Exemples and use cases
The Power of Quora & Why Benchmark was Right to Pay Up | Both Sides of the Table I was an early user of Quora and like all new technologies they take a bit of playing with them for a while, discussing them with others and reflecting on them to let them sink in. I’m no wall flower so when something doesn’t resonate I’m usually pretty vocal about it. With Quora, it was the opposite – something has always felt right but it took me a while to really understand it. I now do. Here’s my experience, my “ah ha” moment and why I think, although still nascent, it’s one of the most powerful websites on the web right now.
Editor’s note: Guest author Adam Rifkin is a Silicon Valley veteran who organizes a networking group for entrepreneurial engineers called 106 Miles. In this post he argues that Gmail is perhaps not the best vessel for Google’s social ambitions. Last week was marred for me by a temporary but super-painful Gmail failure, and the software’s behavior points to why a “more social” Gmail would be a PERMANENT FAILURE. It pains me to write this because I actually believe the Gmail team has been the best web application team long-term in the entire company, and they come way closer than anyone else inside Google to understanding how normal people work and think. So it’s telling that even within the Gmail team, there is a basic, fundamental, deep-seeded inability to put things together in a contextually graceful way that makes sense to actual (non-Googler) users—in other words, to deliver a great user experience. Let me explain with a personal experience. Gmail’s Permanent Failure: Only Humans Can Build Software For Humans
I am very glad to see Facebook launch better groups. But the implementation has some serious social design flaws. Groups are very valuable in signifying the social context in which people feel comfortable sharing. Even when information is not private or secret, people use social group context to choose what and how to share. It is not a secret that I went to services on Yom Kippur, but I have no interest in boring and annoying friends or family who are indifferent, or triggering debate with beloved friends or family consider it brain-damaged and harmful, or radical and heretical, as the case may be. BookBlog ? Blog Archive ? Facebook groups ? design flaws in social scaling - Adina Levin's weblog. For conversation about books I've been reading, social software, and other stuff too.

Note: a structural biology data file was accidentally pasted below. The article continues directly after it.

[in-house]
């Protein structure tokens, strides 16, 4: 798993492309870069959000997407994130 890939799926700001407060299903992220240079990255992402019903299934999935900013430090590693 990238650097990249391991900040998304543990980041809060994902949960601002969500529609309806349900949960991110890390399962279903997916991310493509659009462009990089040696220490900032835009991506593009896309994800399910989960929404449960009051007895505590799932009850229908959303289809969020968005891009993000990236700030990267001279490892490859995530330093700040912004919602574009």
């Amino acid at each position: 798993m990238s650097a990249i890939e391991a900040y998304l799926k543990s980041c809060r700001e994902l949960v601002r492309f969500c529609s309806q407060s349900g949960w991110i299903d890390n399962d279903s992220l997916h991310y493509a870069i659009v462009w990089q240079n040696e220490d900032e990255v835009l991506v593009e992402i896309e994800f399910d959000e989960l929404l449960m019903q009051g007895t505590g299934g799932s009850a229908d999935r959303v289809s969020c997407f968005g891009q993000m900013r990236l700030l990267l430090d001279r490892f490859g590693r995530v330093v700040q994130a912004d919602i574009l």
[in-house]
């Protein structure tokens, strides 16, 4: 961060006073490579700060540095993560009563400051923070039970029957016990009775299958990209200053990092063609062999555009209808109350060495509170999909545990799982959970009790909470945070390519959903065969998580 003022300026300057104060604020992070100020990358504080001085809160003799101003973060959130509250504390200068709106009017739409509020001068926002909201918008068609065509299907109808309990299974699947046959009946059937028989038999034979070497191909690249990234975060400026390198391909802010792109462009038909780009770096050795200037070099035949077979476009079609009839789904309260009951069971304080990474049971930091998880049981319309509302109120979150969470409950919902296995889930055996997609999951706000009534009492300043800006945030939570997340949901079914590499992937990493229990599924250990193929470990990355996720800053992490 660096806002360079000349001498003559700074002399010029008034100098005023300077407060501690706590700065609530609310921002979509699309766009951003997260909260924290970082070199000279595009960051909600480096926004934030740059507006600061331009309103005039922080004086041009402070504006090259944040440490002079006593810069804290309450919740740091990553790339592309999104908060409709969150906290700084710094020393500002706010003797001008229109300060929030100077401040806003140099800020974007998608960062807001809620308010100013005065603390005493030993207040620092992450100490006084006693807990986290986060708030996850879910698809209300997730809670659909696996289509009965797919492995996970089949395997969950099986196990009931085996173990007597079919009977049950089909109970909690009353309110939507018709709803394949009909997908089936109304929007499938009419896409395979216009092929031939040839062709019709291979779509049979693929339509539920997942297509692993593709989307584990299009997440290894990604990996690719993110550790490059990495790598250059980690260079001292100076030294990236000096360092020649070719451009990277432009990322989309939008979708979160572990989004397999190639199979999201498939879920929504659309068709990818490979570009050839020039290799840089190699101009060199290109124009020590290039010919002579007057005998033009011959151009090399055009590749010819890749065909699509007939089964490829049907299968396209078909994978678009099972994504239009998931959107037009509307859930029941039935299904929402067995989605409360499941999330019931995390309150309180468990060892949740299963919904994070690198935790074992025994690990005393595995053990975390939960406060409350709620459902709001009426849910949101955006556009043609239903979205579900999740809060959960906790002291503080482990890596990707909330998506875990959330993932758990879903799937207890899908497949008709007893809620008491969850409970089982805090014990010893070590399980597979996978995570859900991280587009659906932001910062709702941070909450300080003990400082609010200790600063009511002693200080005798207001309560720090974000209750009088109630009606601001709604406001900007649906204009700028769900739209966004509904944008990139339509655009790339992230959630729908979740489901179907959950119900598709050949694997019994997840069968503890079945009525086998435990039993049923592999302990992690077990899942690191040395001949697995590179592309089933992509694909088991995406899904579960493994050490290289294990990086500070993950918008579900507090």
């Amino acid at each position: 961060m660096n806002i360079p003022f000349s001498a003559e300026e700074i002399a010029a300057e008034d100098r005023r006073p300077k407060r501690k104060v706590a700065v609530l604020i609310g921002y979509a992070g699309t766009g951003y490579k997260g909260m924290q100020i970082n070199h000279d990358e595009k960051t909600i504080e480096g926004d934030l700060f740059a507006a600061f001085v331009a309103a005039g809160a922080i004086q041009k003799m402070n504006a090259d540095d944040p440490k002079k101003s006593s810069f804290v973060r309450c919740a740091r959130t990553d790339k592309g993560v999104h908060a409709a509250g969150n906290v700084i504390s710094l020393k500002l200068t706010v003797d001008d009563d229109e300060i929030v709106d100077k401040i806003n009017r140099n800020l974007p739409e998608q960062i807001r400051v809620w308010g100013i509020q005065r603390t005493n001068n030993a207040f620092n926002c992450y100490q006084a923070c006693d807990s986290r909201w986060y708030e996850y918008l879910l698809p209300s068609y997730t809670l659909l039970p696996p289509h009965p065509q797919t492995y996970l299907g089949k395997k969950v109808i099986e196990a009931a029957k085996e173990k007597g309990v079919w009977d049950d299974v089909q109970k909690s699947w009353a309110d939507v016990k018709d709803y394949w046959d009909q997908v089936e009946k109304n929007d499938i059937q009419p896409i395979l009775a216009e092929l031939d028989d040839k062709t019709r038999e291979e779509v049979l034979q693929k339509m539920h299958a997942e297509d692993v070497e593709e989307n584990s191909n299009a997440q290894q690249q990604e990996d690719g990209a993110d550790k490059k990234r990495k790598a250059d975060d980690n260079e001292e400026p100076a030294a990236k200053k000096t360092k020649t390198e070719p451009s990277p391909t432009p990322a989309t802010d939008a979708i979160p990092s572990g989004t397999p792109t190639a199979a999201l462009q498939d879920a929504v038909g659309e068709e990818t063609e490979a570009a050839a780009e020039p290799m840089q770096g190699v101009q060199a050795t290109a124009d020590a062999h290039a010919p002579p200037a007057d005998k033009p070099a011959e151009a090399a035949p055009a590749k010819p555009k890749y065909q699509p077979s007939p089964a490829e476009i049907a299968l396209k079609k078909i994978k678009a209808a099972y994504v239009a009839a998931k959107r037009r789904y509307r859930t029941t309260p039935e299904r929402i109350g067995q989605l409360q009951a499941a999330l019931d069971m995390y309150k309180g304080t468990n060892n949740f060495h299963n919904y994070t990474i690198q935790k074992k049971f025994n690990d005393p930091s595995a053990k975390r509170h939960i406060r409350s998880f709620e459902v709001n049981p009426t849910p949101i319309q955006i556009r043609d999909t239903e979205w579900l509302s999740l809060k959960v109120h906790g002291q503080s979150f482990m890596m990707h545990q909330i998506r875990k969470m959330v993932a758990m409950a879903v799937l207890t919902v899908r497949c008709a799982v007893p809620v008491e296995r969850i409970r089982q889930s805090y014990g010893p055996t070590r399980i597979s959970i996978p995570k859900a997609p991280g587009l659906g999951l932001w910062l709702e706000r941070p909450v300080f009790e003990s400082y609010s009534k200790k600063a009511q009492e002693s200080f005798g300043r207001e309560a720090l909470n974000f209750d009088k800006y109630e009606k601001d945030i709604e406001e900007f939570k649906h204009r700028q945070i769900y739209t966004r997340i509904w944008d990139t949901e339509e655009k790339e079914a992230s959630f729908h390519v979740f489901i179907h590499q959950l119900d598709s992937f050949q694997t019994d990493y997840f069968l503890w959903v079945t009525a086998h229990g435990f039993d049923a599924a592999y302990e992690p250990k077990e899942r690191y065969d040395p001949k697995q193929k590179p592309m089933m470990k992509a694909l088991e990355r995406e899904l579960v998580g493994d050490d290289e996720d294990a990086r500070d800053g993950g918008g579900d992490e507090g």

Walter Isaacson's biography of former Apple CEO Steve Jobs is out, and it revealed how Jobs was left feeling 'annoyed and depressed' following the iPad announcement back in January 2010. Isaacson recounts how Jobs had received hundreds of emails to his personal email account in the twenty four hours following the announcement and how 'most of them were complaining.' 'There's no USB cord! There's no this, no that. Jobs 'annoyed and depressed' following iPad announcement, biography reveals
Can We Ever Digitally Organize Our Friends? « Design « kev/null In Design , Technology on 15 July 2011. When Google+ launched last week, one of the most discussed features was Circles. In case you haven’t read a single blog, Tweet, or Google+ post in the last week (and yet, somehow stumbled into this dark corner of the internet), Circles is Google’s way of allowing you to group people. You can put anyone into a one or more Circles such as “Friends”, “Acquaintances”, “Co-workers”, “People I Eat Brunch With”, “Cyclists”, etc. And you have to put a person in at least one group. @ rodbegbie ‘s Circles
StackExchange/StackOverflow is broke. Real broke. Have you tried to participate in it? Why StackOverflow sucks and participating there is impossible « Words and Stuff
After a half day of using Google+ with the limited number of people I know in the field test so far, I like it a lot. I will love Google+ when and if all my friends show up and stick around. I've been been watching Google flail around social web apps for a few years now, so what I appreciate most about Google+ is that it's a well-thought out product informed by past experience. The more I use Google+, the more I see just how many lessons Google learned from Wave and Buzz, such as: Don't even test a social product without email notifications. What Google+ Learned from Buzz and Wave